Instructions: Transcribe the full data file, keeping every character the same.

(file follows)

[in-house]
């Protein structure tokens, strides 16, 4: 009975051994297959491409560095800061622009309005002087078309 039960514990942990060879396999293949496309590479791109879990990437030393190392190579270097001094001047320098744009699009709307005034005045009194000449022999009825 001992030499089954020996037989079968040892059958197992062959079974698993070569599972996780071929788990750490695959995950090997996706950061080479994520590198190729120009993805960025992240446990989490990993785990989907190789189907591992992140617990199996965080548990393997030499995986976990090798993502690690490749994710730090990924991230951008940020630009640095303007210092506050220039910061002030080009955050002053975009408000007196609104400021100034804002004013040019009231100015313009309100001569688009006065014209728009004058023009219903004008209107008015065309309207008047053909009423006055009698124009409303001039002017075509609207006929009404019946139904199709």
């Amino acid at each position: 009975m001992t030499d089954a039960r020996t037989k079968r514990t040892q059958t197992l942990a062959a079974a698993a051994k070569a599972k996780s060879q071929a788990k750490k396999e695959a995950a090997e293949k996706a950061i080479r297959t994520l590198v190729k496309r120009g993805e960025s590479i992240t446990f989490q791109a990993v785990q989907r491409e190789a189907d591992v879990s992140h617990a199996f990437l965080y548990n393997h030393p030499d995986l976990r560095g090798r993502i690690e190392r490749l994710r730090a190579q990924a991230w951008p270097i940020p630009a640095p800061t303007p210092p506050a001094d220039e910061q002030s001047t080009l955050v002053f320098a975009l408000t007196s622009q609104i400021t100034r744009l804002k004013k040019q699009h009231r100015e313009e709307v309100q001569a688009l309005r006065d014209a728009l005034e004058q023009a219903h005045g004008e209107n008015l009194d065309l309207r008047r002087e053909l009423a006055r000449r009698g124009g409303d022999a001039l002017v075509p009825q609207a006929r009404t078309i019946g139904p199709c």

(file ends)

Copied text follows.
[in-house]
């Protein structure tokens, strides 16, 4: 009975051994297959491409560095800061622009309005002087078309 039960514990942990060879396999293949496309590479791109879990990437030393190392190579270097001094001047320098744009699009709307005034005045009194000449022999009825 001992030499089954020996037989079968040892059958197992062959079974698993070569599972996780071929788990750490695959995950090997996706950061080479994520590198190729120009993805960025992240446990989490990993785990989907190789189907591992992140617990199996965080548990393997030499995986976990090798993502690690490749994710730090990924991230951008940020630009640095303007210092506050220039910061002030080009955050002053975009408000007196609104400021100034804002004013040019009231100015313009309100001569688009006065014209728009004058023009219903004008209107008015065309309207008047053909009423006055009698124009409303001039002017075509609207006929009404019946139904199709």
């Amino acid at each position: 009975m001992t030499d089954a039960r020996t037989k079968r514990t040892q059958t197992l942990a062959a079974a698993a051994k070569a599972k996780s060879q071929a788990k750490k396999e695959a995950a090997e293949k996706a950061i080479r297959t994520l590198v190729k496309r120009g993805e960025s590479i992240t446990f989490q791109a990993v785990q989907r491409e190789a189907d591992v879990s992140h617990a199996f990437l965080y548990n393997h030393p030499d995986l976990r560095g090798r993502i690690e190392r490749l994710r730090a190579q990924a991230w951008p270097i940020p630009a640095p800061t303007p210092p506050a001094d220039e910061q002030s001047t080009l955050v002053f320098a975009l408000t007196s622009q609104i400021t100034r744009l804002k004013k040019q699009h009231r100015e313009e709307v309100q001569a688009l309005r006065d014209a728009l005034e004058q023009a219903h005045g004008e209107n008015l009194d065309l309207r008047r002087e053909l009423a006055r000449r009698g124009g409303d022999a001039l002017v075509p009825q609207a006929r009404t078309i019946g139904p199709c």